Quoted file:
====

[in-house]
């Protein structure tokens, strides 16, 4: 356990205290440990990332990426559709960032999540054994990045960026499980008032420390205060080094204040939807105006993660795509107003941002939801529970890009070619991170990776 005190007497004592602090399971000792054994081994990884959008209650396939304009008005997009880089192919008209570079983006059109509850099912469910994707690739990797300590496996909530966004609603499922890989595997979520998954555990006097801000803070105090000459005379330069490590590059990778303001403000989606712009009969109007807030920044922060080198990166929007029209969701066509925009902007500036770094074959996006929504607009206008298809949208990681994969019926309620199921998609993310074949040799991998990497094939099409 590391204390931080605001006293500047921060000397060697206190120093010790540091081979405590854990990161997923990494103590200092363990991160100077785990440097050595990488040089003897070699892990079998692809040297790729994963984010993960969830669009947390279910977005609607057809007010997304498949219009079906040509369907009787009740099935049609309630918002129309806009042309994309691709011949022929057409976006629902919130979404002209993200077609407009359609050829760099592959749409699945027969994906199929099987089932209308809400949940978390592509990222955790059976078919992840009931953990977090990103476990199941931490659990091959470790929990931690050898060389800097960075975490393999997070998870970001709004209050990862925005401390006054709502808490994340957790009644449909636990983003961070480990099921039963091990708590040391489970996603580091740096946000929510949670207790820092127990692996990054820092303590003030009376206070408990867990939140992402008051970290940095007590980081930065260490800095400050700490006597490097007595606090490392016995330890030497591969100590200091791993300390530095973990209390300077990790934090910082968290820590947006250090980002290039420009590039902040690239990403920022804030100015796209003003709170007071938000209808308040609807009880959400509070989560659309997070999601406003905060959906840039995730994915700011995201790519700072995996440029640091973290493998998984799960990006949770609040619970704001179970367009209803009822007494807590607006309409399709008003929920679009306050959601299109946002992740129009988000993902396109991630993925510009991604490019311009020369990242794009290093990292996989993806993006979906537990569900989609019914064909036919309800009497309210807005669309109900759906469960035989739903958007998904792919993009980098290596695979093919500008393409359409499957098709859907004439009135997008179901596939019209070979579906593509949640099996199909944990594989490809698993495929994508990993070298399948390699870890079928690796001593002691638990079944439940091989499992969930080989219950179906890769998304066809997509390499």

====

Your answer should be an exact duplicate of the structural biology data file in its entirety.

[in-house]
């Protein structure tokens, strides 16, 4: 356990205290440990990332990426559709960032999540054994990045960026499980008032420390205060080094204040939807105006993660795509107003941002939801529970890009070619991170990776 005190007497004592602090399971000792054994081994990884959008209650396939304009008005997009880089192919008209570079983006059109509850099912469910994707690739990797300590496996909530966004609603499922890989595997979520998954555990006097801000803070105090000459005379330069490590590059990778303001403000989606712009009969109007807030920044922060080198990166929007029209969701066509925009902007500036770094074959996006929504607009206008298809949208990681994969019926309620199921998609993310074949040799991998990497094939099409 590391204390931080605001006293500047921060000397060697206190120093010790540091081979405590854990990161997923990494103590200092363990991160100077785990440097050595990488040089003897070699892990079998692809040297790729994963984010993960969830669009947390279910977005609607057809007010997304498949219009079906040509369907009787009740099935049609309630918002129309806009042309994309691709011949022929057409976006629902919130979404002209993200077609407009359609050829760099592959749409699945027969994906199929099987089932209308809400949940978390592509990222955790059976078919992840009931953990977090990103476990199941931490659990091959470790929990931690050898060389800097960075975490393999997070998870970001709004209050990862925005401390006054709502808490994340957790009644449909636990983003961070480990099921039963091990708590040391489970996603580091740096946000929510949670207790820092127990692996990054820092303590003030009376206070408990867990939140992402008051970290940095007590980081930065260490800095400050700490006597490097007595606090490392016995330890030497591969100590200091791993300390530095973990209390300077990790934090910082968290820590947006250090980002290039420009590039902040690239990403920022804030100015796209003003709170007071938000209808308040609807009880959400509070989560659309997070999601406003905060959906840039995730994915700011995201790519700072995996440029640091973290493998998984799960990006949770609040619970704001179970367009209803009822007494807590607006309409399709008003929920679009306050959601299109946002992740129009988000993902396109991630993925510009991604490019311009020369990242794009290093990292996989993806993006979906537990569900989609019914064909036919309800009497309210807005669309109900759906469960035989739903958007998904792919993009980098290596695979093919500008393409359409499957098709859907004439009135997008179901596939019209070979579906593509949640099996199909944990594989490809698993495929994508990993070298399948390699870890079928690796001593002691638990079944439940091989499992969930080989219950179906890769998304066809997509390499």